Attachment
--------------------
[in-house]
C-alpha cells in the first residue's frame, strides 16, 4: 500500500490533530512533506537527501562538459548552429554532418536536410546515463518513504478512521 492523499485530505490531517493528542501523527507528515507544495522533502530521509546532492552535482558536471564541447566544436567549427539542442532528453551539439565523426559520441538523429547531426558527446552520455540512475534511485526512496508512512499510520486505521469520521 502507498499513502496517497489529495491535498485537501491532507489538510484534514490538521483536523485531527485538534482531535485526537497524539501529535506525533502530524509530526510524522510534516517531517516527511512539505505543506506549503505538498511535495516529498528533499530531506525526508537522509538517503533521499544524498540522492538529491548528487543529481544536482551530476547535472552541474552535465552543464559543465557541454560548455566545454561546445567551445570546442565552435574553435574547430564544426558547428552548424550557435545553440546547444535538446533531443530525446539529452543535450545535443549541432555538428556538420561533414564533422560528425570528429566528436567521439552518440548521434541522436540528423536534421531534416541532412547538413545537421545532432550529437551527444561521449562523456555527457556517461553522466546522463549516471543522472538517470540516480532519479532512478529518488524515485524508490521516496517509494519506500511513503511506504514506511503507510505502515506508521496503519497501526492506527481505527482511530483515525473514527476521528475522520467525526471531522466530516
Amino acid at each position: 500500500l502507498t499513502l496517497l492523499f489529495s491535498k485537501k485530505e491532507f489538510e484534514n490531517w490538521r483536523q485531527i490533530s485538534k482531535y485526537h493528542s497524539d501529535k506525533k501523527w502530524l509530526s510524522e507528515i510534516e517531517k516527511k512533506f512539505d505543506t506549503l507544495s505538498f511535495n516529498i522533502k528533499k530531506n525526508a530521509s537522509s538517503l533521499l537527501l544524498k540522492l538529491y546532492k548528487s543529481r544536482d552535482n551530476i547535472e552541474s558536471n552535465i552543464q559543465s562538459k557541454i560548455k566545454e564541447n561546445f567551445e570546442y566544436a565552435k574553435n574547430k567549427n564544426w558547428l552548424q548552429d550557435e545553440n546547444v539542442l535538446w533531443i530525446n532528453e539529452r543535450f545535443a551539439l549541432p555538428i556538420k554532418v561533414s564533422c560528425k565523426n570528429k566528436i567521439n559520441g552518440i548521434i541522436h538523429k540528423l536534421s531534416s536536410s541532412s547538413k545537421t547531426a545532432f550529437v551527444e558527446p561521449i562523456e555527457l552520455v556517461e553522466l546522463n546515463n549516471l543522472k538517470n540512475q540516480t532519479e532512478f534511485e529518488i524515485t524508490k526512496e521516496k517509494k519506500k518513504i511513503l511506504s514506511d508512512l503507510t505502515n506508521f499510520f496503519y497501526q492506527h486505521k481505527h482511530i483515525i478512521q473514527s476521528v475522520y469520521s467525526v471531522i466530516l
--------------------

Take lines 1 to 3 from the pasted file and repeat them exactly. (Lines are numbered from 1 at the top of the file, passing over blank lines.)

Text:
[in-house]
C-alpha cells in the first residue's frame, strides 16, 4: 500500500490533530512533506537527501562538459548552429554532418536536410546515463518513504478512521 492523499485530505490531517493528542501523527507528515507544495522533502530521509546532492552535482558536471564541447566544436567549427539542442532528453551539439565523426559520441538523429547531426558527446552520455540512475534511485526512496508512512499510520486505521469520521 502507498499513502496517497489529495491535498485537501491532507489538510484534514490538521483536523485531527485538534482531535485526537497524539501529535506525533502530524509530526510524522510534516517531517516527511512539505505543506506549503505538498511535495516529498528533499530531506525526508537522509538517503533521499544524498540522492538529491548528487543529481544536482551530476547535472552541474552535465552543464559543465557541454560548455566545454561546445567551445570546442565552435574553435574547430564544426558547428552548424550557435545553440546547444535538446533531443530525446539529452543535450545535443549541432555538428556538420561533414564533422560528425570528429566528436567521439552518440548521434541522436540528423536534421531534416541532412547538413545537421545532432550529437551527444561521449562523456555527457556517461553522466546522463549516471543522472538517470540516480532519479532512478529518488524515485524508490521516496517509494519506500511513503511506504514506511503507510505502515506508521496503519497501526492506527481505527482511530483515525473514527476521528475522520467525526471531522466530516
Amino acid at each position: 500500500l502507498t499513502l496517497l492523499f489529495s491535498k485537501k485530505e491532507f489538510e484534514n490531517w490538521r483536523q485531527i490533530s485538534k482531535y485526537h493528542s497524539d501529535k506525533k501523527w502530524l509530526s510524522e507528515i510534516e517531517k516527511k512533506f512539505d505543506t506549503l507544495s505538498f511535495n516529498i522533502k528533499k530531506n525526508a530521509s537522509s538517503l533521499l537527501l544524498k540522492l538529491y546532492k548528487s543529481r544536482d552535482n551530476i547535472e552541474s558536471n552535465i552543464q559543465s562538459k557541454i560548455k566545454e564541447n561546445f567551445e570546442y566544436a565552435k574553435n574547430k567549427n564544426w558547428l552548424q548552429d550557435e545553440n546547444v539542442l535538446w533531443i530525446n532528453e539529452r543535450f545535443a551539439l549541432p555538428i556538420k554532418v561533414s564533422c560528425k565523426n570528429k566528436i567521439n559520441g552518440i548521434i541522436h538523429k540528423l536534421s531534416s536536410s541532412s547538413k545537421t547531426a545532432f550529437v551527444e558527446p561521449i562523456e555527457l552520455v556517461e553522466l546522463n546515463n549516471l543522472k538517470n540512475q540516480t532519479e532512478f534511485e529518488i524515485t524508490k526512496e521516496k517509494k519506500k518513504i511513503l511506504s514506511d508512512l503507510t505502515n506508521f499510520f496503519y497501526q492506527h486505521k481505527h482511530i483515525i478512521q473514527s476521528v475522520y469520521s467525526v471531522i466530516l